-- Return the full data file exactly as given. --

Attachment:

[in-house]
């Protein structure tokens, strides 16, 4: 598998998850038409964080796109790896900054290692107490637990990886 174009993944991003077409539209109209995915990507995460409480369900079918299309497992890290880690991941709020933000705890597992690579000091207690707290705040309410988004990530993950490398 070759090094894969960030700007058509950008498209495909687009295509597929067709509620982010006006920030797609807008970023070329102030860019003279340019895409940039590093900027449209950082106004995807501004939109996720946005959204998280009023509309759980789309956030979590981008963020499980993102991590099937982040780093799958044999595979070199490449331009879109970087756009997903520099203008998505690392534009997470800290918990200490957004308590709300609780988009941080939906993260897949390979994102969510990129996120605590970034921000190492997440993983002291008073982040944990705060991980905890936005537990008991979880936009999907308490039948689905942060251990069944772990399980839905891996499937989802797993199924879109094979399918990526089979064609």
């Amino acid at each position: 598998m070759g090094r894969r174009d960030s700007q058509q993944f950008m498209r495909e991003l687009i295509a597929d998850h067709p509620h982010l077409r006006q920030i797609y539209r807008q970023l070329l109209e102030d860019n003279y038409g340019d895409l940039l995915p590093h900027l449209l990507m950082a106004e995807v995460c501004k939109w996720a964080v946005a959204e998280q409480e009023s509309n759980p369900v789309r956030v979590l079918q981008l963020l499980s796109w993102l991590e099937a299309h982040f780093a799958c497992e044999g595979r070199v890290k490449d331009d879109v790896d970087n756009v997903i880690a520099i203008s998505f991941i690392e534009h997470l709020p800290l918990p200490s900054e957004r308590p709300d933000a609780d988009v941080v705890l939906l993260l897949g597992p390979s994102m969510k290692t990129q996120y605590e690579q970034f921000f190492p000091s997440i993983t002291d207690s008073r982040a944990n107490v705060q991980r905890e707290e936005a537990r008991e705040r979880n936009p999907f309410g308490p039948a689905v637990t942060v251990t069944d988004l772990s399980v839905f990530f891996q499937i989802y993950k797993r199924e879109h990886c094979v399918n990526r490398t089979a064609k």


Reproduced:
[in-house]
């Protein structure tokens, strides 16, 4: 598998998850038409964080796109790896900054290692107490637990990886 174009993944991003077409539209109209995915990507995460409480369900079918299309497992890290880690991941709020933000705890597992690579000091207690707290705040309410988004990530993950490398 070759090094894969960030700007058509950008498209495909687009295509597929067709509620982010006006920030797609807008970023070329102030860019003279340019895409940039590093900027449209950082106004995807501004939109996720946005959204998280009023509309759980789309956030979590981008963020499980993102991590099937982040780093799958044999595979070199490449331009879109970087756009997903520099203008998505690392534009997470800290918990200490957004308590709300609780988009941080939906993260897949390979994102969510990129996120605590970034921000190492997440993983002291008073982040944990705060991980905890936005537990008991979880936009999907308490039948689905942060251990069944772990399980839905891996499937989802797993199924879109094979399918990526089979064609």
């Amino acid at each position: 598998m070759g090094r894969r174009d960030s700007q058509q993944f950008m498209r495909e991003l687009i295509a597929d998850h067709p509620h982010l077409r006006q920030i797609y539209r807008q970023l070329l109209e102030d860019n003279y038409g340019d895409l940039l995915p590093h900027l449209l990507m950082a106004e995807v995460c501004k939109w996720a964080v946005a959204e998280q409480e009023s509309n759980p369900v789309r956030v979590l079918q981008l963020l499980s796109w993102l991590e099937a299309h982040f780093a799958c497992e044999g595979r070199v890290k490449d331009d879109v790896d970087n756009v997903i880690a520099i203008s998505f991941i690392e534009h997470l709020p800290l918990p200490s900054e957004r308590p709300d933000a609780d988009v941080v705890l939906l993260l897949g597992p390979s994102m969510k290692t990129q996120y605590e690579q970034f921000f190492p000091s997440i993983t002291d207690s008073r982040a944990n107490v705060q991980r905890e707290e936005a537990r008991e705040r979880n936009p999907f309410g308490p039948a689905v637990t942060v251990t069944d988004l772990s399980v839905f990530f891996q499937i989802y993950k797993r199924e879109h990886c094979v399918n990526r490398t089979a064609k």